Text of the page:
Ever heard of FIVA? That’s the Fédération Internationale des Véhicules Anciens, or international federation of historic vehicles, and it’s just launched a blistering attack on the growing scene of converting classic cars to run on electricity.
That’s projects like the Aston Martin Works DB4 Electric, or Jaguar E-Type Concept Zero. FIVA is not happy about it. Not happy at all.
In an official statement, the body, which is like the RSPCA but for old cars, says: “An increasing number of commercial outfits are offering to convert historic vehicles to run on electric power, replacing the entire drivetrain with an electric unit and batteries.
“Conversion of historic vehicles from their original internal combustion engines to electric power doesn’t comply with the FIVA definition of a historic vehicle, nor does it support the goal of preserving historic vehicles and their related culture. In FIVA’s view, vehicles so converted cease to be historic vehicles, unless they are subject only to ‘in period’ changes.”
Ouch. FIVA classifies any car that’s over 30 years old, historically correct (no 250 GTOs with flames painted down the side, please) and not used daily as a ‘historic’ vehicle.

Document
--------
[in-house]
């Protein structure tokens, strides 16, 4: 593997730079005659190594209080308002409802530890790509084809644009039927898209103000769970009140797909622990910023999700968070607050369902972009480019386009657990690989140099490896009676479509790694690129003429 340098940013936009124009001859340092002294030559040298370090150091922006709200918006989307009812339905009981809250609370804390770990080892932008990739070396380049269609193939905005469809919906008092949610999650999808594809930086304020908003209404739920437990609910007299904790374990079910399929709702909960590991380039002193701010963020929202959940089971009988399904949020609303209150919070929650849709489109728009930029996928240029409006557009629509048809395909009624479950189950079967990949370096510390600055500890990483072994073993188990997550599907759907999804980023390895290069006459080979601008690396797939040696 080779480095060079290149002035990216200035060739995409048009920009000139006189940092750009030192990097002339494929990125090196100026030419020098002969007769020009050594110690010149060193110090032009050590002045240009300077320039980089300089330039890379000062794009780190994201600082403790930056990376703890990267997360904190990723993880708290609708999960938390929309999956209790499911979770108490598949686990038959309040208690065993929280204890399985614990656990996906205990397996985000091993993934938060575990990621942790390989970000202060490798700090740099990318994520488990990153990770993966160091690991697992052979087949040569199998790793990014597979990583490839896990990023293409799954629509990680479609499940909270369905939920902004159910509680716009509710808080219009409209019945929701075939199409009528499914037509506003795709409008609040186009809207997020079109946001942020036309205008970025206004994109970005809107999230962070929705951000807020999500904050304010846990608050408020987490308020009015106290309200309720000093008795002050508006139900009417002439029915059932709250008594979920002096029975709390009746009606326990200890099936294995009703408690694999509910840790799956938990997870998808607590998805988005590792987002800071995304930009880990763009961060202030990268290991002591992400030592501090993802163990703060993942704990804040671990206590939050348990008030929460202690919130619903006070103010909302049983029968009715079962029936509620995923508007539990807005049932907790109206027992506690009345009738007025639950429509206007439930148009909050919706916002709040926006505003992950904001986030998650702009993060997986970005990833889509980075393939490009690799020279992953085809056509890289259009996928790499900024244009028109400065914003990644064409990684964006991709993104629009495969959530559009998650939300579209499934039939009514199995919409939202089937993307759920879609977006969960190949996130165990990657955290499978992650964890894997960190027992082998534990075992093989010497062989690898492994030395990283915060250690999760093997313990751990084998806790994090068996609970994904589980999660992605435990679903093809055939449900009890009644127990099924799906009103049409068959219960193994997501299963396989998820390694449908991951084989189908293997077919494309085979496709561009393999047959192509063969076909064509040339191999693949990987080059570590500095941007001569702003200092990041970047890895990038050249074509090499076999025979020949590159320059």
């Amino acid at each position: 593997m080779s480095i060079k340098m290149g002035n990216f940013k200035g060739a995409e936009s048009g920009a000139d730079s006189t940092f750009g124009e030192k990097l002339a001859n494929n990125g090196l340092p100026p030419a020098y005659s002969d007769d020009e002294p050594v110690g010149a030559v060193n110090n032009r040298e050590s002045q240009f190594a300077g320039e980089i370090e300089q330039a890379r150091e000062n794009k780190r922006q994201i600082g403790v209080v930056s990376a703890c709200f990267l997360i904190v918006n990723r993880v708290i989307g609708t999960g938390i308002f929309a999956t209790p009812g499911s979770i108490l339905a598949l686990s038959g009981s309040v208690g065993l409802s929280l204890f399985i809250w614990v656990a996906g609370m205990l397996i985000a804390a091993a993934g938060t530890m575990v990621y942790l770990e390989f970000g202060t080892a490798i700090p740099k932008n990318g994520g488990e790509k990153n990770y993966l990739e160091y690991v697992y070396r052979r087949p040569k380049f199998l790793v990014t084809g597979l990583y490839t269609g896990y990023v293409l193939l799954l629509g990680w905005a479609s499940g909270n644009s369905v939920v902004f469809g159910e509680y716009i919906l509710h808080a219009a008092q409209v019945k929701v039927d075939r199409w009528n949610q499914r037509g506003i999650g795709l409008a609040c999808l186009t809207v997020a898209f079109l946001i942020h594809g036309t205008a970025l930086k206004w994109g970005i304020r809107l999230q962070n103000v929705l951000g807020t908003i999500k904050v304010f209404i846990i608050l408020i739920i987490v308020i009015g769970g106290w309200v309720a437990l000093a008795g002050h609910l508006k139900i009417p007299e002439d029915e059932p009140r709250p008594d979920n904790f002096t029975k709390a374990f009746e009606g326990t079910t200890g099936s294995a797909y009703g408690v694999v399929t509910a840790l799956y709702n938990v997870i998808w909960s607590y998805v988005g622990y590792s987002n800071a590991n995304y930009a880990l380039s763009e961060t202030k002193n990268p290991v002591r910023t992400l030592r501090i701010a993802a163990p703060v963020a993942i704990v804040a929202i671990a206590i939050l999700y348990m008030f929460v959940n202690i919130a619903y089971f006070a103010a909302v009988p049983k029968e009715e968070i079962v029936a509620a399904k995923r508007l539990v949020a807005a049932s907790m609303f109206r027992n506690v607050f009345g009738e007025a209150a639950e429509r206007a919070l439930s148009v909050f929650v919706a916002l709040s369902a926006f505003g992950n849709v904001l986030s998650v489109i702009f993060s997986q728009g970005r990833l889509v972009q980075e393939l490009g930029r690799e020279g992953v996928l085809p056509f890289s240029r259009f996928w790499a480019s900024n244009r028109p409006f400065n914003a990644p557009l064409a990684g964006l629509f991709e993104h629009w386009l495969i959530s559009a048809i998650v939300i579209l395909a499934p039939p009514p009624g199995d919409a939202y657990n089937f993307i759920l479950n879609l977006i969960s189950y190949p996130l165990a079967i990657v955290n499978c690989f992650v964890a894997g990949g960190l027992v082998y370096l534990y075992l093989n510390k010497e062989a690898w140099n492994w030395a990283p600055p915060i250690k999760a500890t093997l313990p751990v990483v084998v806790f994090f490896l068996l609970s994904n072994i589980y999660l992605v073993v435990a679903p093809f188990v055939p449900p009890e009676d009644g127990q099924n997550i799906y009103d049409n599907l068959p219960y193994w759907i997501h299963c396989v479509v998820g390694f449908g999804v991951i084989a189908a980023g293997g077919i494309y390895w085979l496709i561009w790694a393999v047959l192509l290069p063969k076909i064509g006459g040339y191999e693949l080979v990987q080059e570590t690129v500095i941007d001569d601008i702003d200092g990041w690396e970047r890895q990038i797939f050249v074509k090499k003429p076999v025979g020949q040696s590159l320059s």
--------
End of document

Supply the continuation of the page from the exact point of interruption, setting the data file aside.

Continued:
And lo, it has decreed that, while it understands why owners may want to make their pride and joy more eco-friendly, “any owner, motor engineer or manufacturer chooses to make such conversions to a historic vehicle, FIVA would strongly recommend that any changes are reversible, with all the original components marked and safely stored. In this way, the vehicle may – if so desired in the future – be returned to its original state and may once again become a historic vehicle.”
Funnily enough, just about every EV conversion we’ve brought you news of, from Aston to Jag to Mini, VW camper vans and and beyond, has been at pains to point out that the conversions are totally and easily reversible. Which makes this a bit of a storm in a teacup, really. What say you, internet experts?
STORY Ollie Kew